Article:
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Review of London Pub Grub

My husband & I just returned from a fantastic trip to London & Paris and so I wanted to post about the really great food that we ate in London, pretty much all at various pubs. In fact, we always ordered one meal & split it and there was plenty for both of us so we saved some money as well. Here are the pubs we visited while in London -

Princess Louise - This is a beautiful Victorian style pub on High Holborn near Holborn Tube. We stopped here our first day since we couldn't check into our apartment for a couple of hours. We chatted it up with Mimi who was so friendly & helpful. She recommended an ale for my husband and a flavored cider for me so we were both happy. Sorry I don't remember the brands. For a late lunch we went upstairs to the restaurant area & split an order of bangers & mash served with peas, which was delicious & filling. It was a really nice start to our London adventure.

The Swan - near Boswell St where our apartment was, about a block and a half away so very convenient. We went there for supper one evening. They didn't have cider so I had an ale and got a funny look when I asked for a couple of slices of lime for it but our waiter brought them & my ale was very good once modified. (Husband had his plain since real men don't fruit their beer LOL) For our supper we chose the steak & ale pie, served with mashed potatoes & peas. It was a delicious choice.

The Queens Larder is right next to the Swan. We didn't eat there but had ales & cider one evening. Like most of the pubs we went to, there were lots of people there, especially younger folks. Seems they like their pub time after work!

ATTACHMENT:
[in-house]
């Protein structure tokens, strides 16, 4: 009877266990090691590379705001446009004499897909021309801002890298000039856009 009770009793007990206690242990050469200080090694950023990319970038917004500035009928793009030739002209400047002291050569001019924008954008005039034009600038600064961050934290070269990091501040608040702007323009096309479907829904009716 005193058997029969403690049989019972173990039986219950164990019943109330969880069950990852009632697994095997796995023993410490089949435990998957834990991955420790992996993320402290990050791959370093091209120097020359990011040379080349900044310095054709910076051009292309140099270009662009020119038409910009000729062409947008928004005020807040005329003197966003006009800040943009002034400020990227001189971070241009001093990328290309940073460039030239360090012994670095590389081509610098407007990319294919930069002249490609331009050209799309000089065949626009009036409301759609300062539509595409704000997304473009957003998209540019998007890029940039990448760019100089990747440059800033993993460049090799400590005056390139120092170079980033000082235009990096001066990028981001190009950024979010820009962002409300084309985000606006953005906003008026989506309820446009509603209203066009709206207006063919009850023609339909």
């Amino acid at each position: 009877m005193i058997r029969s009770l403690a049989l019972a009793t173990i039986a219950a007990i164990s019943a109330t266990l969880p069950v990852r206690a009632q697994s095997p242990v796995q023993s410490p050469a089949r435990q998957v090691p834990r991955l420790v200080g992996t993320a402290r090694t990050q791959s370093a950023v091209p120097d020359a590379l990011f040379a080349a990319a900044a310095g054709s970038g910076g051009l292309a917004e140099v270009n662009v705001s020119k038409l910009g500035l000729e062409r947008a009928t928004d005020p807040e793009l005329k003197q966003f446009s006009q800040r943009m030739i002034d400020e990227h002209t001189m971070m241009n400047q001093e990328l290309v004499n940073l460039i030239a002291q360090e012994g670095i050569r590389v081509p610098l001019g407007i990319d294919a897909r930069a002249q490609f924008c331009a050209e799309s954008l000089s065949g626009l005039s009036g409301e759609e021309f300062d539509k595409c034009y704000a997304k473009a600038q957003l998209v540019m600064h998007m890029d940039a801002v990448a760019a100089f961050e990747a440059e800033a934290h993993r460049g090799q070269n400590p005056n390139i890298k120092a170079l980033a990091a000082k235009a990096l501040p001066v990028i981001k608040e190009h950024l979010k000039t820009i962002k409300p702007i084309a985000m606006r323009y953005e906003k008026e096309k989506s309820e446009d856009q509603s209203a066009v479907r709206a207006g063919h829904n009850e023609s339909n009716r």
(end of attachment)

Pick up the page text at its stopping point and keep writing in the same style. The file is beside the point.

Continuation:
The Lamb - again near our apartment. Nice pub where we had an excellent meal of fish & chips with peas (what's up with peas for every meal? Must be a London pub thing LOL)

The Ship - near Holborn Tube. We liked this pub a lot. It was hidden away & we ran into a friendly fellow who was from the countryside & was taking his Mum out to London to celebrate her birthday with the whole family. Fun chatting it up with them. For dinner we went upstairs to the dining area and had duck confit, which was quite delicious.

The Ordinance - near Abbey Road. It was Sunday afternoon after we took the London Walks Beatles tour and our guide recommended this pub. We had Sunday Roast (we chose pork), mashed potatoes, peas (again) and Yorkshire Pudding. Again we split this meal and we both had plenty to eat.

St Stevens Pub - near Parliament & Big Ben. Our last night in London & we had fish & chips there. Not as good as The Lamb but good.

On our day trip with London Walks to Bath, we ate at The Crystal Palace pub where we shared a ham & cheese sandwich with chips. We sat in the garden area which was beautiful & enjoyed the sunshine, ales and our lunch.

Not a pub, but we had lunch in Borough Market one day. There were so many choices & they all looked delicious but we decided on pasties, one sausage and one chicken, along with an ale and sparkling wine.

Another food highlight of our trip was the Harrod's Food Hall. It was simply amazing! We bought some chocolates there which were very very good and also a Scottish Egg and a small chicken sandwich and some potato chips. We ate these in the garden area of Victoria & Albert Museum along with a couple of ales.